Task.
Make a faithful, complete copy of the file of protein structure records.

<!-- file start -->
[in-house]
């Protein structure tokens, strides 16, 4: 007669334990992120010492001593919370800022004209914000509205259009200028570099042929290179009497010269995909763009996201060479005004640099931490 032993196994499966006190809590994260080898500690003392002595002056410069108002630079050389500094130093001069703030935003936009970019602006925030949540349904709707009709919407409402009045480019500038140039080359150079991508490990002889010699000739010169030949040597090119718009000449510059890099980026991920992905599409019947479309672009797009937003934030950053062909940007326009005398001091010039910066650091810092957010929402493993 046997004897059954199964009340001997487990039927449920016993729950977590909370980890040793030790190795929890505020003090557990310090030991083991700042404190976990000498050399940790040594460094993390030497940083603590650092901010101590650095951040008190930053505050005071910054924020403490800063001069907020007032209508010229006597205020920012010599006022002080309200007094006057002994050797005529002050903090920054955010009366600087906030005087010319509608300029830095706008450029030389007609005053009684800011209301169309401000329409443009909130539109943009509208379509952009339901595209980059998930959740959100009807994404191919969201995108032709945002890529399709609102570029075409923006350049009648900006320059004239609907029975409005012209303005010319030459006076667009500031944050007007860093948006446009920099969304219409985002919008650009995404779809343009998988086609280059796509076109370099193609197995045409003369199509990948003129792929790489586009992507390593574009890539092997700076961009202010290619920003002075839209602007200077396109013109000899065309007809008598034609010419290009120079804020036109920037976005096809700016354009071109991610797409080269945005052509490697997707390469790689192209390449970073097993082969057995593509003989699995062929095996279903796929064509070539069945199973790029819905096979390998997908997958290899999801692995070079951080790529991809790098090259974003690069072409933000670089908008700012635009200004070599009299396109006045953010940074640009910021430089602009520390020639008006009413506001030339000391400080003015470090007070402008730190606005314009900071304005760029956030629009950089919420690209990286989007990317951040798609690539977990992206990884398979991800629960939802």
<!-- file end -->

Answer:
[in-house]
């Protein structure tokens, strides 16, 4: 007669334990992120010492001593919370800022004209914000509205259009200028570099042929290179009497010269995909763009996201060479005004640099931490 032993196994499966006190809590994260080898500690003392002595002056410069108002630079050389500094130093001069703030935003936009970019602006925030949540349904709707009709919407409402009045480019500038140039080359150079991508490990002889010699000739010169030949040597090119718009000449510059890099980026991920992905599409019947479309672009797009937003934030950053062909940007326009005398001091010039910066650091810092957010929402493993 046997004897059954199964009340001997487990039927449920016993729950977590909370980890040793030790190795929890505020003090557990310090030991083991700042404190976990000498050399940790040594460094993390030497940083603590650092901010101590650095951040008190930053505050005071910054924020403490800063001069907020007032209508010229006597205020920012010599006022002080309200007094006057002994050797005529002050903090920054955010009366600087906030005087010319509608300029830095706008450029030389007609005053009684800011209301169309401000329409443009909130539109943009509208379509952009339901595209980059998930959740959100009807994404191919969201995108032709945002890529399709609102570029075409923006350049009648900006320059004239609907029975409005012209303005010319030459006076667009500031944050007007860093948006446009920099969304219409985002919008650009995404779809343009998988086609280059796509076109370099193609197995045409003369199509990948003129792929790489586009992507390593574009890539092997700076961009202010290619920003002075839209602007200077396109013109000899065309007809008598034609010419290009120079804020036109920037976005096809700016354009071109991610797409080269945005052509490697997707390469790689192209390449970073097993082969057995593509003989699995062929095996279903796929064509070539069945199973790029819905096979390998997908997958290899999801692995070079951080790529991809790098090259974003690069072409933000670089908008700012635009200004070599009299396109006045953010940074640009910021430089602009520390020639008006009413506001030339000391400080003015470090007070402008730190606005314009900071304005760029956030629009950089919420690209990286989007990317951040798609690539977990992206990884398979991800629960939802």